Insight - 12/21/23

Unlocking Innovation: Eight Keys of Cross-Disciplinary Design Collaboration

5 min

By Meghan Day

In the ever-evolving landscape of design, collaboration has become a cornerstone of innovation. Nowhere is this truer than in the realm of cross-disciplinary design, where experts from diverse fields converge to tackle complex challenges. Here at Interwoven we are continually learning about new industries and disciplines to serve our clients, and diverse, cross-disciplinary teams lead to the most exciting outcomes.

As businesses undergo transformations to align with emerging market demands and new technologies, it is evident that a narrow, one-discipline perspective is no longer viable. The challenges we encounter are inherently interdisciplinary, and their solutions need to be interdisciplinary as well. Disciplines learning from one another can achieve fresh insights, generating novel solutions to complex problems. In good cross-disciplinary design, the whole is always greater than the sum of its parts, the team creating outcomes that no one discipline could have accomplished alone. In this Insight article we outline the key elements of successful cross-disciplinary design, showing how this powerful set of “keys” or strategies can facilitate collaboration and unlock innovation for any team.

Photo: Jason Goodman

Key 1: Embrace New (to you) Frontiers

Cross-disciplinary collaboration opens doors to uncharted territories of research and discovery. While it can be intimidating to be in unfamiliar territory, embrace the opportunity to learn from experts. Don’t shy away from asking questions; curiosity fuels the collaborative spirit. Dive into relevant literature, understand the vocabulary, and immerse yourself in the nuances of the field. Being the novice in the room offers a unique advantage; your fresh perspective can spark innovative ideas and novel approaches. The possibility for cross-pollination is high when a new discipline joins the team.

Key 2: Learn the Language

Collaboration, in its true essence, is not about design by committee but about co-ownership, mutual respect, and shared objectives. In the world of cross-disciplinary collaboration, different fields speak different languages. Jargon and field-specific terminology can be a barrier to effective communication. Building a common language between disciplines is essential. Invest time in understanding the vocabulary of your collaborators. Create a shared glossary, standardize nomenclature, and ensure clear communication. A unified language fosters mutual understanding, paving the way for great collaboration.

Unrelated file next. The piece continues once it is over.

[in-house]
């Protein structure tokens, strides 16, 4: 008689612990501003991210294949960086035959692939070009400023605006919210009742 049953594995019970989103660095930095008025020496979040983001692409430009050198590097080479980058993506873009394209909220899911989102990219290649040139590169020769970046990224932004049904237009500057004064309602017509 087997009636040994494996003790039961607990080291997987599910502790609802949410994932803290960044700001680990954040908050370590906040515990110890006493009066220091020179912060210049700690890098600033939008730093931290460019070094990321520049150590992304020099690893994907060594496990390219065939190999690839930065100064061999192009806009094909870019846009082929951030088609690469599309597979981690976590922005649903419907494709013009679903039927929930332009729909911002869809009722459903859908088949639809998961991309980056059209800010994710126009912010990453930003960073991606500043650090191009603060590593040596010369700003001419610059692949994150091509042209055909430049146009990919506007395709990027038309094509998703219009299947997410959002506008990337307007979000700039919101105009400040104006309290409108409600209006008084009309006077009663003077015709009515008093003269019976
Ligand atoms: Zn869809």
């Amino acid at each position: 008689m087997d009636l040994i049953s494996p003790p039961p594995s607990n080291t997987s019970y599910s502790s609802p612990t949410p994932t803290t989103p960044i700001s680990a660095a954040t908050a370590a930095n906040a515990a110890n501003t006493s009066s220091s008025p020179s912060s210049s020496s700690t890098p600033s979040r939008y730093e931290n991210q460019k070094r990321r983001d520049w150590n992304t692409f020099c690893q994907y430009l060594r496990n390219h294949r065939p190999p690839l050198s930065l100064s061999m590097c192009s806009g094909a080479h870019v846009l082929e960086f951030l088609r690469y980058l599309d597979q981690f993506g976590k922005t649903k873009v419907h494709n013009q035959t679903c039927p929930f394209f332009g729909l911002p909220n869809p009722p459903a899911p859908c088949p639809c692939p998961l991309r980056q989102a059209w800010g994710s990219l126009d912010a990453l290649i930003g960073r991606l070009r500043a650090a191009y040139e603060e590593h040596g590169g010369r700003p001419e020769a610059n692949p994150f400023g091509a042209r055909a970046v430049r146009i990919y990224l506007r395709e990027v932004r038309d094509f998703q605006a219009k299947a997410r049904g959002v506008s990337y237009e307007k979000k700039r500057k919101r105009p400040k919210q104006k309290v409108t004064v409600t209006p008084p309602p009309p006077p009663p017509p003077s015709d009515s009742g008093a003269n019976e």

Key 3: Practice Patience

Different disciplines operate at different speeds. Experiments may take years, computational models require meticulous validation, and publications follow distinct timelines. Patience is the virtue that sustains cross-disciplinary collaborations. Acknowledge the varied paces, communicate timelines effectively, and appreciate the intricate processes of each field. Patience is critical for fruitful collaboration.

Key 4: Embrace Small Teams

Small teams make coordination and communication easier, and bonds within the team form more quickly. They also promote individual ownership and empowerment, countering the Ringelmann Effect, in which individual productivity decreases as the size of the team increases. By the same token, individual effort increases as the size of the team decreases. A great corporate example of this is Amazon’s two-pizza teams. Amazon’s concept is simple: teams should be small enough that two pizzas would feed them. In practical terms, this means a team ideally consists of fewer than 10 people, minimizing communication lines and reducing bureaucratic overhead. These teams are empowered with a single focus, concentrating on specific products or services, and are known for their agility and innovation.